How to Deal With Sexual Abuse by a Family Member

By June 11, 2019 Blog
sexual abuse by a family member

Law enforcement generally helps victims in cases of sexual abuse by a family member. However, if you are seeking civil restitution, San Francisco attorneys at Lewis & Llewellyn can assist you with your claim. Many clients come to us if their abuse falls outside the standard statute of limitations for pressing criminal charges, if their financial losses have been great, or if their criminal claim against a family member fell flat.

In this article, we’ll discuss statistics around family member sexual abuse, the statute of limitations, the differences between criminal and civil paths to justice, and how settlements are won in these cases.

How Common is Sexual Abuse by a Family Member?

Despite widespread fears of “stranger danger,” the fact remains that less than 10% of perpetrators are unknown to victims. Family members are much more likely to betray the trust of the youth they are caring for and commit abuse that goes unreported for years.

According to statistics:

Family structure is the most significant risk factor in child sexual abuse. Children who live with both biological parents are at the lowest risk. Children living without either parent in a foster situation are at 10 times greater risk of molestation. Children living with a single parent and live-in partner are at 20 times higher risk of sexual abuse.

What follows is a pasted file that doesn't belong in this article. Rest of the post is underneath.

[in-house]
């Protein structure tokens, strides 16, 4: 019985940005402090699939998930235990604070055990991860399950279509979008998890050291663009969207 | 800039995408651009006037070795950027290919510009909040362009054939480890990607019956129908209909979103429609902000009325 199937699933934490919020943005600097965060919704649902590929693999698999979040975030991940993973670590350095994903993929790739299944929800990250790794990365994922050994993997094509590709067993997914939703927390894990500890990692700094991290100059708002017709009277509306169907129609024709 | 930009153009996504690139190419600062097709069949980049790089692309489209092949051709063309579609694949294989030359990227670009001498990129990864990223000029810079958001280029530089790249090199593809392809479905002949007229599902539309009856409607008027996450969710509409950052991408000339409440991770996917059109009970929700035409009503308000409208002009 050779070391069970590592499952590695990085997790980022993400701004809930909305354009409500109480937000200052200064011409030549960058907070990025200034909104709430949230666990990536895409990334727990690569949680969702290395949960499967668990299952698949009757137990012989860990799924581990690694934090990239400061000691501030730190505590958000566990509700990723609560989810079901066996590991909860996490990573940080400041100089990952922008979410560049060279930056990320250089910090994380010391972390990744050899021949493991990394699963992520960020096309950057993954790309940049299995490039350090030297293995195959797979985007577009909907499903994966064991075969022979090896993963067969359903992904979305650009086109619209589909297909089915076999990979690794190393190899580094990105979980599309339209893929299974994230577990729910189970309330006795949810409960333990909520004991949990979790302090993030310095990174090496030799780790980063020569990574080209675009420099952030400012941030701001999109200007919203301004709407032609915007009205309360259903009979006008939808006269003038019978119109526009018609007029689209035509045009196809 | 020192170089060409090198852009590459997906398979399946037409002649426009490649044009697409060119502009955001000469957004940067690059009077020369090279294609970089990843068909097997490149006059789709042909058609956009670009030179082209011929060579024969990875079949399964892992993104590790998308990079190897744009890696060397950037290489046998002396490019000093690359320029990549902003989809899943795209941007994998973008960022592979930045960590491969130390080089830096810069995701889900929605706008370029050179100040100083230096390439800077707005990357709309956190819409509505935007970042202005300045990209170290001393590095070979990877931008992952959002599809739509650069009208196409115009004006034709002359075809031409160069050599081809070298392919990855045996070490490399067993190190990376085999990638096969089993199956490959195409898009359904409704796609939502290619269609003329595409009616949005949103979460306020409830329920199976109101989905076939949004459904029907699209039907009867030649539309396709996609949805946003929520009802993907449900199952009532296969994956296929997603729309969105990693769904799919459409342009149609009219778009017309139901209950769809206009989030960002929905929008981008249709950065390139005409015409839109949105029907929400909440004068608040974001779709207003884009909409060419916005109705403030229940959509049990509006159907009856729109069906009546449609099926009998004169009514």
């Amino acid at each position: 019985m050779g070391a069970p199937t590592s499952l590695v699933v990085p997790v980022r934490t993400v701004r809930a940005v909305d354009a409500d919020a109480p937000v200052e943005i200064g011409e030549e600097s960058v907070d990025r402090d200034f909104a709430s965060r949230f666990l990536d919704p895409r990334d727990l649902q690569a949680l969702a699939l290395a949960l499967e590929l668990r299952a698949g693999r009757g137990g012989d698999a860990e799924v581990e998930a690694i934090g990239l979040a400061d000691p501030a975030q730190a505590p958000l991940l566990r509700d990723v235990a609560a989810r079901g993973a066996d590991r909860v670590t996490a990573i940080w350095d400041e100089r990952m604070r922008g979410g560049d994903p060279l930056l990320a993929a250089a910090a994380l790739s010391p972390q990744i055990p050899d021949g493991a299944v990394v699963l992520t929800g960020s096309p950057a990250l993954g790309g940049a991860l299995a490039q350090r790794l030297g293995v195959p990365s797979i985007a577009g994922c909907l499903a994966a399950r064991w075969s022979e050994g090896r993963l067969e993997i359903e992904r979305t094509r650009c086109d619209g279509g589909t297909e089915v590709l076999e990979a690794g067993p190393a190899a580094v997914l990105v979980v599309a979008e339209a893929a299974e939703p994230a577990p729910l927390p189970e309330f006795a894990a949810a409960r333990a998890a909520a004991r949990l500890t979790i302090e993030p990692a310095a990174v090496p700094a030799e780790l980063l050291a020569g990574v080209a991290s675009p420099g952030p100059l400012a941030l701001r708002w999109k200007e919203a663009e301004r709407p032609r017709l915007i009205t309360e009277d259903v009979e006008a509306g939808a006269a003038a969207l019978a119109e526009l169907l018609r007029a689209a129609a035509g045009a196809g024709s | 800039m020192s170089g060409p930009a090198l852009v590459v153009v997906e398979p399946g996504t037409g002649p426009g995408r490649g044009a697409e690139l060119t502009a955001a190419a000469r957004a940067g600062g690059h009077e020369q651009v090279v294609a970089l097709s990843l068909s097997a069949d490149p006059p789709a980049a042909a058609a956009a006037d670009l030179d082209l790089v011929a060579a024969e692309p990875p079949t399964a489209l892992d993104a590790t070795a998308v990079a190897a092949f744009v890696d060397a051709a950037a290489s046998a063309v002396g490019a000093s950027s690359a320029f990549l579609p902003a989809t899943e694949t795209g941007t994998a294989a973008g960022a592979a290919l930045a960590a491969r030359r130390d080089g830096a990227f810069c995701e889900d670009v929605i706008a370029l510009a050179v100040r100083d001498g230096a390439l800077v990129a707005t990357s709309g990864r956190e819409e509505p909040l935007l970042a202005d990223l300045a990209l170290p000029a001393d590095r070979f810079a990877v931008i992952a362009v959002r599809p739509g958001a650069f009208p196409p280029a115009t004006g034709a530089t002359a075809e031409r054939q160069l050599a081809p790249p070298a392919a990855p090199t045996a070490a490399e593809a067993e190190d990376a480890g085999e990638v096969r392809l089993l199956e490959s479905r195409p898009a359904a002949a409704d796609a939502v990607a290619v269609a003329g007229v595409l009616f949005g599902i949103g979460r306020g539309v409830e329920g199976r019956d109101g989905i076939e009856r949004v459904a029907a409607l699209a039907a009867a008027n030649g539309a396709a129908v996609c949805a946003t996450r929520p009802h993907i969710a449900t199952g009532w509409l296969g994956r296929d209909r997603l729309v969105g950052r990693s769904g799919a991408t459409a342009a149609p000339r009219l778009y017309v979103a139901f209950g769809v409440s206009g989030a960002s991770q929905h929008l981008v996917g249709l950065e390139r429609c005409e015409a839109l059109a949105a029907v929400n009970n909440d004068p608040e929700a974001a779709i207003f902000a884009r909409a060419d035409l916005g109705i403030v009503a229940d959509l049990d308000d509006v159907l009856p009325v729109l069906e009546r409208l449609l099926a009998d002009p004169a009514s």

Every nine minutes, a child is sexually abused in America. Out of the 63,000 substantiated sex abuse cases reported by Child Protective Services in 2018, 80% of perpetrators were parents of the child, 6% were other relatives, 5% were siblings or strangers, and 4% were unmarried partners of the parent.

When a child speaks up about sexual abuse by a family member, a sibling or friend is often the first person to know. Of all other family members, mothers are most likely to be told.

Is It Too Late to Come Forward About Abuse?

The sense of shame and fear that a victim of sexual abuse may feel becomes exacerbated when the perpetrator is a family member. Many victims of child sexual abuse do not come forward until years later. California, like all other states, has specific time windows for filing valid claims to protect the rights of the accused.  

  • Pressing criminal charges: The State of California placed a 10-year deadline on pressing criminal charges against child sex abusers who have committed their crimes prior to January 1, 2017. More recent instances of sexual abuse may be reported at any time, as California’s SB 813 abolished the statute of limitations for certain crimes including child sex abuse.
  • Filing a civil claim: The California Civil Code allows victims of child sexual assault to recover compensation for medical bills, lost wages, and emotional hardship through a civil lawsuit filed against their abusers until age 26.

Under extenuating circumstances, victims may have more time to file a lawsuit if the nature of their psychological and emotional side effects were not known until recently. Through the rule of delayed discovery, plaintiffs may have “within three years of the discovery of harm” to pursue justice in civil court.